It is no coincidence that numerous mayors from all over the world participated in the negotiations to define the 2030 Agenda for Sustainable Development. Today it would be impossible to achieve the 17 Global Goals without the direct contribution of cities. Because more than 60% of the 196 targets of the Agenda require the engagement of cities and regions. African cities – which are greatly expanding – are an essential partner for us in pursuing these goals. 

I said it at Africa Day and I repeat it today: the pivot of Italy’s foreign policy must also be turned towards the Mediterranean and towards Africa. Because the development of the Mediterranean and of Africa means peace, security and prosperity for all our people.  

It is a geographical fact: Rome is exactly midway between Brussels and Tunis, between the capital of Europe and the capital of Africa. But it is also inherent to the spirit of Italian diplomacy: to build a “bridge” between Europe and Africa in the attempt to overcome the great contrasts of our times: between those who want to put up walls and those who – quite rightly – see in Euro-African dialogue the essential element with which to solve major common challenges: from terrorism to the migration crisis.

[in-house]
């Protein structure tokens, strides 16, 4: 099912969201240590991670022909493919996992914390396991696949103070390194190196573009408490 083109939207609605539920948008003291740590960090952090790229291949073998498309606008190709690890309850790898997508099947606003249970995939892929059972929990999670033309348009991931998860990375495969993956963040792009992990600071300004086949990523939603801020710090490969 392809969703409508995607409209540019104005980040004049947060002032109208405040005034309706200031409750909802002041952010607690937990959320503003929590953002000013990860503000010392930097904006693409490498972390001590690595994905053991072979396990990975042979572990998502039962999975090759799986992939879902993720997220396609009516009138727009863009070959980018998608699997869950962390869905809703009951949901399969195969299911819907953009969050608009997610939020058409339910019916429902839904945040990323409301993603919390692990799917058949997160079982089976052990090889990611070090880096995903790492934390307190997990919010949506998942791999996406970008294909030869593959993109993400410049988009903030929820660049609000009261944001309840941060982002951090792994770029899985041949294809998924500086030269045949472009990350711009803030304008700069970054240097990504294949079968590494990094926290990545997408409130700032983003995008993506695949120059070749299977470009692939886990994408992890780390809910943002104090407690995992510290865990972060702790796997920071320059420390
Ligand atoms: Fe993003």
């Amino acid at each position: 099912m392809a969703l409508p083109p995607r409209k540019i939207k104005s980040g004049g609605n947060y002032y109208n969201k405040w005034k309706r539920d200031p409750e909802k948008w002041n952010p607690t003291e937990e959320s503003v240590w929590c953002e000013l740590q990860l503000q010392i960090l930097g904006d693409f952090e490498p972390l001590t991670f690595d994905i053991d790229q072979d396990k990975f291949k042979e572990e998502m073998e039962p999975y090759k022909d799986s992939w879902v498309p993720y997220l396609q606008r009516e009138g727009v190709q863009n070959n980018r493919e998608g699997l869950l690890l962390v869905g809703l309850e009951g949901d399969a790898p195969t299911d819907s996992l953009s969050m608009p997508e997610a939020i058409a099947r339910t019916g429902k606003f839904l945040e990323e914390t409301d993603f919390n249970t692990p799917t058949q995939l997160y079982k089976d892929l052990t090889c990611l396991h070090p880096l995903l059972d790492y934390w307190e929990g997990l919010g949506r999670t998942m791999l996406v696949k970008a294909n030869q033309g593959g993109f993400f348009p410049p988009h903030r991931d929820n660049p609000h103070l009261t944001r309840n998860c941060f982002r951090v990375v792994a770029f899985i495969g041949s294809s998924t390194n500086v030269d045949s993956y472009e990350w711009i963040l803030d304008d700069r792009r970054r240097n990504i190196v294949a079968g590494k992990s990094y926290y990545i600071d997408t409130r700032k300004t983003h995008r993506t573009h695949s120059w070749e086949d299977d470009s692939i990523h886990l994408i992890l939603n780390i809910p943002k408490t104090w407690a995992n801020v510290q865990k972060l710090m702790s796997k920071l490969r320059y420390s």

The sustainable development of our cities and their capacity to adequately respond to the needs of our citizens is key in meeting these challenges effectively and concretely. Just think of the condition of our youth, European and African, who seek to realize their life-long projects in cities and all they find is an unbearable rate of unemployment. This condition generates “democratic fatigue” and nurtures sentiments whereby politics does not pursue their interests. Or – worse still – they fall prey to fanaticism and extremism because too often radicalisation takes root where there is no employment and there is social distress and poverty, in Africa and in Europe alike.